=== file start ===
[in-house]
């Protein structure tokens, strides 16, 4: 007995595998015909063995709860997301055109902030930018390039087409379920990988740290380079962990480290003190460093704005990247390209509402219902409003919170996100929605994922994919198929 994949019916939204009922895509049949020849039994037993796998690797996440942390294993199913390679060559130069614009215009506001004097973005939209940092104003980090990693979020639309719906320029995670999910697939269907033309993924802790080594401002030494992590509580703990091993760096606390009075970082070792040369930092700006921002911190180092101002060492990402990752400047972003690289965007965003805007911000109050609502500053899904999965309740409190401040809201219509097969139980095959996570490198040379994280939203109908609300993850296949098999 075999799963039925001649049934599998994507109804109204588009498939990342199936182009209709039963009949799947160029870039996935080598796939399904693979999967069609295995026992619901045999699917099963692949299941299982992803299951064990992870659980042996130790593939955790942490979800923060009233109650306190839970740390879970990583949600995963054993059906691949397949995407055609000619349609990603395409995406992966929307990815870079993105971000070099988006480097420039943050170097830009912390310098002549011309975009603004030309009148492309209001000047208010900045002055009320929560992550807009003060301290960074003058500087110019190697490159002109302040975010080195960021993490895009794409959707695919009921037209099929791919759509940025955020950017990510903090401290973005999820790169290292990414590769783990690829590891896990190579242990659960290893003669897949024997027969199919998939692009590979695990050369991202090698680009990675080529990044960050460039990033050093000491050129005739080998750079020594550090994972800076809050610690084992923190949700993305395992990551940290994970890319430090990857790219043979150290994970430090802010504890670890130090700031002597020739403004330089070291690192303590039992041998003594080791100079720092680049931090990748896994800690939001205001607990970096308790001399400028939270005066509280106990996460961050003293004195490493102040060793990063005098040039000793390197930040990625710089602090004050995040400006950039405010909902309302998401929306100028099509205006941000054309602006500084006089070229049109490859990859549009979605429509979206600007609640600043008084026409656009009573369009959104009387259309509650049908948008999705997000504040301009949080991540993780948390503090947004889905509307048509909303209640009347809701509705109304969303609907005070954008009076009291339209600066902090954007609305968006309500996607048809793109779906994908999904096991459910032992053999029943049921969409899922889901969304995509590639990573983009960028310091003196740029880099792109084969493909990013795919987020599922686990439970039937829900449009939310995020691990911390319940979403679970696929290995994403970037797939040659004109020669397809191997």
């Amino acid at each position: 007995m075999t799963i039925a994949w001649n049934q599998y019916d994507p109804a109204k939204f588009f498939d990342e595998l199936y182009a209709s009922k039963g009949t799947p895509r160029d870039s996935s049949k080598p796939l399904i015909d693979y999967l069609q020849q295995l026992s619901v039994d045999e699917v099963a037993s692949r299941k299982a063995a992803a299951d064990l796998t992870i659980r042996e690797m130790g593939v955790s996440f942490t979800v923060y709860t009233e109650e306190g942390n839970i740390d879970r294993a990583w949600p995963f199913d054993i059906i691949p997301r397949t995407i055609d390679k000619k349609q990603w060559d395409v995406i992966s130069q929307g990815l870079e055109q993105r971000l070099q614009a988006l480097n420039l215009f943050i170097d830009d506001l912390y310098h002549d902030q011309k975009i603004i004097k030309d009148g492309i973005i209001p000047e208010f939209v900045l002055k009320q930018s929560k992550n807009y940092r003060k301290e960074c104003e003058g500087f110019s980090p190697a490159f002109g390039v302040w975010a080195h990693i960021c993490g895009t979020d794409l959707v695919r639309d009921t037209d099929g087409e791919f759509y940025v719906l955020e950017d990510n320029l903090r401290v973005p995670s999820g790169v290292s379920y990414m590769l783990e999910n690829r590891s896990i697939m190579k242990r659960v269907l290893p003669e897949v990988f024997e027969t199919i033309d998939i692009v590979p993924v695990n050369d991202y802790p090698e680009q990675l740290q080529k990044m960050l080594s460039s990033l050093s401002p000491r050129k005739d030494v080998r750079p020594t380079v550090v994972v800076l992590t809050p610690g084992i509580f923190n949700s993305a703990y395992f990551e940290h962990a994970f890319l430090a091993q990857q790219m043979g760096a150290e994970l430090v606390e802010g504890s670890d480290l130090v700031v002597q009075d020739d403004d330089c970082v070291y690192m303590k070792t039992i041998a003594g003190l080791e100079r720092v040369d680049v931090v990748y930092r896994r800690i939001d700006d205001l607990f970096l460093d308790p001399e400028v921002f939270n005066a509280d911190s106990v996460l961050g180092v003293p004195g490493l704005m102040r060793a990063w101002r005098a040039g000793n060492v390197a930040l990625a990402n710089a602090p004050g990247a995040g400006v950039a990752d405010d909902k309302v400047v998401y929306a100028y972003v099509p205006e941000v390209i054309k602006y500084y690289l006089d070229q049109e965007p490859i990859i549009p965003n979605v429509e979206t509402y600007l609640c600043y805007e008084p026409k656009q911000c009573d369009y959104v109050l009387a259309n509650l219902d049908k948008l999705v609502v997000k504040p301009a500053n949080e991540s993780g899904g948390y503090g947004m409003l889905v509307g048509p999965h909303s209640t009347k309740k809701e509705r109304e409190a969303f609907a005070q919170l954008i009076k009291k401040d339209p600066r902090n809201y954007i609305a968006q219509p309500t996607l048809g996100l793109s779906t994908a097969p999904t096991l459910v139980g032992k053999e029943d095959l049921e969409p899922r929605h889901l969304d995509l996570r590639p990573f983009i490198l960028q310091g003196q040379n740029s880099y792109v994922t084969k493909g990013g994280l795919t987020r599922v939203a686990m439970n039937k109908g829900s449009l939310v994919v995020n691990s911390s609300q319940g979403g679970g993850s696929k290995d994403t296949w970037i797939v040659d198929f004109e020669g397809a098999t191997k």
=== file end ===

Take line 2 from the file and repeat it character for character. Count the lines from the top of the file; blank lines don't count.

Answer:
């Protein structure tokens, strides 16, 4: 007995595998015909063995709860997301055109902030930018390039087409379920990988740290380079962990480290003190460093704005990247390209509402219902409003919170996100929605994922994919198929 994949019916939204009922895509049949020849039994037993796998690797996440942390294993199913390679060559130069614009215009506001004097973005939209940092104003980090990693979020639309719906320029995670999910697939269907033309993924802790080594401002030494992590509580703990091993760096606390009075970082070792040369930092700006921002911190180092101002060492990402990752400047972003690289965007965003805007911000109050609502500053899904999965309740409190401040809201219509097969139980095959996570490198040379994280939203109908609300993850296949098999 075999799963039925001649049934599998994507109804109204588009498939990342199936182009209709039963009949799947160029870039996935080598796939399904693979999967069609295995026992619901045999699917099963692949299941299982992803299951064990992870659980042996130790593939955790942490979800923060009233109650306190839970740390879970990583949600995963054993059906691949397949995407055609000619349609990603395409995406992966929307990815870079993105971000070099988006480097420039943050170097830009912390310098002549011309975009603004030309009148492309209001000047208010900045002055009320929560992550807009003060301290960074003058500087110019190697490159002109302040975010080195960021993490895009794409959707695919009921037209099929791919759509940025955020950017990510903090401290973005999820790169290292990414590769783990690829590891896990190579242990659960290893003669897949024997027969199919998939692009590979695990050369991202090698680009990675080529990044960050460039990033050093000491050129005739080998750079020594550090994972800076809050610690084992923190949700993305395992990551940290994970890319430090990857790219043979150290994970430090802010504890670890130090700031002597020739403004330089070291690192303590039992041998003594080791100079720092680049931090990748896994800690939001205001607990970096308790001399400028939270005066509280106990996460961050003293004195490493102040060793990063005098040039000793390197930040990625710089602090004050995040400006950039405010909902309302998401929306100028099509205006941000054309602006500084006089070229049109490859990859549009979605429509979206600007609640600043008084026409656009009573369009959104009387259309509650049908948008999705997000504040301009949080991540993780948390503090947004889905509307048509909303209640009347809701509705109304969303609907005070954008009076009291339209600066902090954007609305968006309500996607048809793109779906994908999904096991459910032992053999029943049921969409899922889901969304995509590639990573983009960028310091003196740029880099792109084969493909990013795919987020599922686990439970039937829900449009939310995020691990911390319940979403679970696929290995994403970037797939040659004109020669397809191997």